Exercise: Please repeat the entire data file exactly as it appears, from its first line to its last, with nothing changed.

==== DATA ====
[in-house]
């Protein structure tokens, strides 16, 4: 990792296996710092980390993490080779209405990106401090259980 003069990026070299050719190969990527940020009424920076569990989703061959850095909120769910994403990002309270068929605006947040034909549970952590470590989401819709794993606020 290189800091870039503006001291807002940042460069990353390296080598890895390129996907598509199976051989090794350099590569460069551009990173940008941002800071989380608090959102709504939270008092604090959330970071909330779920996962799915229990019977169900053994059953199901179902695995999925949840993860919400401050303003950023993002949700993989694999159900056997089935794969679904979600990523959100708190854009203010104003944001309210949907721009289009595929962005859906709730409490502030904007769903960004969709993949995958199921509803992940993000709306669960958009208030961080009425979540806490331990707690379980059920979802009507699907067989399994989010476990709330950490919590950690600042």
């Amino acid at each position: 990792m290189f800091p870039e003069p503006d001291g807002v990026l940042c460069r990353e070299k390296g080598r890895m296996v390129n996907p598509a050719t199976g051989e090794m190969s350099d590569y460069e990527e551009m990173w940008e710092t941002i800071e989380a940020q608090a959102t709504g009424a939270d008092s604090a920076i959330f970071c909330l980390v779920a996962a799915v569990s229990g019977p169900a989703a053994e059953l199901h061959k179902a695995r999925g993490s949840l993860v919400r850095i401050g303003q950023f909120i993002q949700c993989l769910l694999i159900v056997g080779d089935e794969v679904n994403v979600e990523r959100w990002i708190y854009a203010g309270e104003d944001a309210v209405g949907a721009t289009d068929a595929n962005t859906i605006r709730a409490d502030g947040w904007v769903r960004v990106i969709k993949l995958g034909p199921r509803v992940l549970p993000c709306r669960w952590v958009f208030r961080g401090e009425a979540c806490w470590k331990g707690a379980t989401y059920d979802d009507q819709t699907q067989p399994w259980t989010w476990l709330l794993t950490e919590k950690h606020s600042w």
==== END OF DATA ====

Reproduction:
[in-house]
């Protein structure tokens, strides 16, 4: 990792296996710092980390993490080779209405990106401090259980 003069990026070299050719190969990527940020009424920076569990989703061959850095909120769910994403990002309270068929605006947040034909549970952590470590989401819709794993606020 290189800091870039503006001291807002940042460069990353390296080598890895390129996907598509199976051989090794350099590569460069551009990173940008941002800071989380608090959102709504939270008092604090959330970071909330779920996962799915229990019977169900053994059953199901179902695995999925949840993860919400401050303003950023993002949700993989694999159900056997089935794969679904979600990523959100708190854009203010104003944001309210949907721009289009595929962005859906709730409490502030904007769903960004969709993949995958199921509803992940993000709306669960958009208030961080009425979540806490331990707690379980059920979802009507699907067989399994989010476990709330950490919590950690600042």
């Amino acid at each position: 990792m290189f800091p870039e003069p503006d001291g807002v990026l940042c460069r990353e070299k390296g080598r890895m296996v390129n996907p598509a050719t199976g051989e090794m190969s350099d590569y460069e990527e551009m990173w940008e710092t941002i800071e989380a940020q608090a959102t709504g009424a939270d008092s604090a920076i959330f970071c909330l980390v779920a996962a799915v569990s229990g019977p169900a989703a053994e059953l199901h061959k179902a695995r999925g993490s949840l993860v919400r850095i401050g303003q950023f909120i993002q949700c993989l769910l694999i159900v056997g080779d089935e794969v679904n994403v979600e990523r959100w990002i708190y854009a203010g309270e104003d944001a309210v209405g949907a721009t289009d068929a595929n962005t859906i605006r709730a409490d502030g947040w904007v769903r960004v990106i969709k993949l995958g034909p199921r509803v992940l549970p993000c709306r669960w952590v958009f208030r961080g401090e009425a979540c806490w470590k331990g707690a379980t989401y059920d979802d009507q819709t699907q067989p399994w259980t989010w476990l709330l794993t950490e919590k950690h606020s600042w």